3 Clear Indications of a Pinched Nerve

I treat people for pinched nerves every day.  Some people come in and say “I have a pinched nerve.” Others have no idea if they do or not.  Some tell me their doctor told them they have a pinched nerve. The reality is the term gets tossed around a lot without much accuracy as to what is happening in the body and today I’d like to clear up how to tell if you have a pinched nerve in your neck or spine.

First a brief anatomy lesson… Your brain is connected to your muscles and organs via the spinal cord and the peripheral nerves.  This system is how the brain relays information to and from the organs and muscles.  ANY interference in this communication results in the decreased function of the muscle or organ at the end of the nerve being affected.  If you need an example of this hit your “funny bone”. That is actually the ulnar nerve and the effect from hitting is like what goes on when a bone pinches a nerve exiting the spine.

The most common form of nerve interference is when spinal nerves exiting the spine are compressed by misaligned vertebrae. We call this a spinal subluxation.  Since what is basically happening is the nerve is being pinched we can safely say that potentially ANY back or neck problem is from a pinched nerve. The question is to what degree is the nerve pinched? By the way, this the very problem chiropractic adjustments address.

There are essentially 3 levels of nerve compression or a “pinched nerve” people deal with. Remember that whether its an organ or a muscle whatever happens to be at the end of a pinched nerve will not function at 100%.

The 3 levels I see are

1-Tight muscles: when there is a mild to moderate amount of pressure on the nerve the first thing a muscle will do is tighten up. This is due a reduction in function and the body is essentially trying to protect the area so it is not injured further.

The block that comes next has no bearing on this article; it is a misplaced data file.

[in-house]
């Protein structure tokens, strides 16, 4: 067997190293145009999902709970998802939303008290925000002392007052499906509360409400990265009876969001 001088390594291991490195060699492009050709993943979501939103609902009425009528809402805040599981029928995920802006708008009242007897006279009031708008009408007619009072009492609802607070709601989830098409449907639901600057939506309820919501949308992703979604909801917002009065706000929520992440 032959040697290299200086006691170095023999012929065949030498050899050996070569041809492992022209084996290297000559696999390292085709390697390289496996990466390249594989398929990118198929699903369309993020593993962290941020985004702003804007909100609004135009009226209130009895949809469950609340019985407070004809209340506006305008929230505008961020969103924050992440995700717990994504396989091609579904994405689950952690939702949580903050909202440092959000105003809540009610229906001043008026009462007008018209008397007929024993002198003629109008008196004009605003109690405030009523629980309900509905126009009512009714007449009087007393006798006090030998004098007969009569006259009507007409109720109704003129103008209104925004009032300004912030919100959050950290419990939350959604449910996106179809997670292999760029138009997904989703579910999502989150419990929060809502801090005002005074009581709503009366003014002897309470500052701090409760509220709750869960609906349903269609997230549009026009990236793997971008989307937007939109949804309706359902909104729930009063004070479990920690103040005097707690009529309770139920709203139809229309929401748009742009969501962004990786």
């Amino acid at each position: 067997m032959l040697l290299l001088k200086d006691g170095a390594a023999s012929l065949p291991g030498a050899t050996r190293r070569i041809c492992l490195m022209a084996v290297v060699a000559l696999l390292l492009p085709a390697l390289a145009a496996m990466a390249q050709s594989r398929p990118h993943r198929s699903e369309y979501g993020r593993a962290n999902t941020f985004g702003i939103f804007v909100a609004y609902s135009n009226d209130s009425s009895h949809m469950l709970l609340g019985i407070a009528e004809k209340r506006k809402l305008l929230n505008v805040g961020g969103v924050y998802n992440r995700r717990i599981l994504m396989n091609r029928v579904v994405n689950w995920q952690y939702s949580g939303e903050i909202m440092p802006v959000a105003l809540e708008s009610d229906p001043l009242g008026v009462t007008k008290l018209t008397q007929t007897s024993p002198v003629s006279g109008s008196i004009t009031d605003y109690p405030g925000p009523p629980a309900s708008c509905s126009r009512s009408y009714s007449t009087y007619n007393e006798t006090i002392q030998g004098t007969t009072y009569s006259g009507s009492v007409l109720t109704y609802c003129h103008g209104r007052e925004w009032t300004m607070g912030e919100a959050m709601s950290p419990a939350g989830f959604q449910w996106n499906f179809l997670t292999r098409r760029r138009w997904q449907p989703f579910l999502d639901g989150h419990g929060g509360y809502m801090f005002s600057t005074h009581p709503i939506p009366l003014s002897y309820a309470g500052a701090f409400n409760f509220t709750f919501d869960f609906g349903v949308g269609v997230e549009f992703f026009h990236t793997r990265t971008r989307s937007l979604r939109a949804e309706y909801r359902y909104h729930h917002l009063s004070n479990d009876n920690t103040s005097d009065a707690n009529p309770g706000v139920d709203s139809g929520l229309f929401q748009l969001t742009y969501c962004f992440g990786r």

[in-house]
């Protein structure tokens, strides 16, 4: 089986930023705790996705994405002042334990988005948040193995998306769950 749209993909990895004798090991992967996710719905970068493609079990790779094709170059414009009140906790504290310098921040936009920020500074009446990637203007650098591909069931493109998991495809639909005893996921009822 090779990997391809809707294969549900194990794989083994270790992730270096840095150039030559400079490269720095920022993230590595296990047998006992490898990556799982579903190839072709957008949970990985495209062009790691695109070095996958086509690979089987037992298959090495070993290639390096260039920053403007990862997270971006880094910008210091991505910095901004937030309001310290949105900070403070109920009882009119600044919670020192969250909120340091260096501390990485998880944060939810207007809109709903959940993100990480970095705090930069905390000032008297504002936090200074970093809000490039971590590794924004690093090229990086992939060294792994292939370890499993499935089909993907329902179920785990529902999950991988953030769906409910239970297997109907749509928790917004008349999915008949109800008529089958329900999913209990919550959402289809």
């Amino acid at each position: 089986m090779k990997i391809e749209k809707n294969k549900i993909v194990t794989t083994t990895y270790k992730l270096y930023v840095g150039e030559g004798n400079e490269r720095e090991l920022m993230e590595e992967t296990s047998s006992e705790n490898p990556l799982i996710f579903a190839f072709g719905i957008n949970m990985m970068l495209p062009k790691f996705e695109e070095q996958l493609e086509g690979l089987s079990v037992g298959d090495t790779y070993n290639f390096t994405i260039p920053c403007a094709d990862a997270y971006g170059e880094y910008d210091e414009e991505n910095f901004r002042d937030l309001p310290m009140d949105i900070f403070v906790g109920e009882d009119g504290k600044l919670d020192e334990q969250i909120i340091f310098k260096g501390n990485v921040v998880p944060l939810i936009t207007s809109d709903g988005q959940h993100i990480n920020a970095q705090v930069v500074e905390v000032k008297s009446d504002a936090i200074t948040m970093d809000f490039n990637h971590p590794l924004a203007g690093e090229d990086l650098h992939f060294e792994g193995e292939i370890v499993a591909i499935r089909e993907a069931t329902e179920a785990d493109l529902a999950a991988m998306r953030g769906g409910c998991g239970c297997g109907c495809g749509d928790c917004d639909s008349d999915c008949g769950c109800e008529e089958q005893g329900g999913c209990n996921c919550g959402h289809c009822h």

2-Pain: if the problem continues unaddressed, eventually the muscle will tighten and the function will decrease to the level where symptoms of pain begin. This might first be noticed as a pain that comes and goes, comes on with certain activities and eventually progresses to a constant pain of varying degrees.

3- Numbness, tingling, burning or shooting pain: eventually the problems progresses so that there is enough pressure on the nerve to cause the symptoms that indicate the nerve is actually being damaged.  At this point function is so reduced that the body is basically trying to shut down the area so that it has time to heal it as much as it can. Typically at this point without chiropractic care the best you can hope for is a coming and going of pain as the body tries desperately to maintain as much function as possible for as long as possible.  This is the level where medical doctors commonly refer to the problem as a “pinched nerve”. However you can see the problem has been developing slowly over a number of weeks, months or even years.

Like I mentioned above the underlying cause is pressure on the nerve from misaligned vertebrae.  Chiropractic addresses this problem and it is possible to see significant improvement and in many cases complete recovery. Removing the problem allows the body to take over and heal the affected areas without drugs, surgery or other interventions.

If you struggle with these types of problems we can help. We offer Free Consultations so reach out to us by calling, Facebook Messenger or just stop in.  We are here to help you be as healthy as possible.

 

 

Austin EricksonAbout the Author

Dr. Austin Erickson is a chiropractor with offices in Glenwood City and the 4 Corners near New Richmond, Wisconsin. He is an expert at combining chiropractic treatment with nutritional advice to achieve excellent results. He has cured himself of psoriasis and autoimmune related arthritis using his protocols. Connect with him on Twitter and Google+

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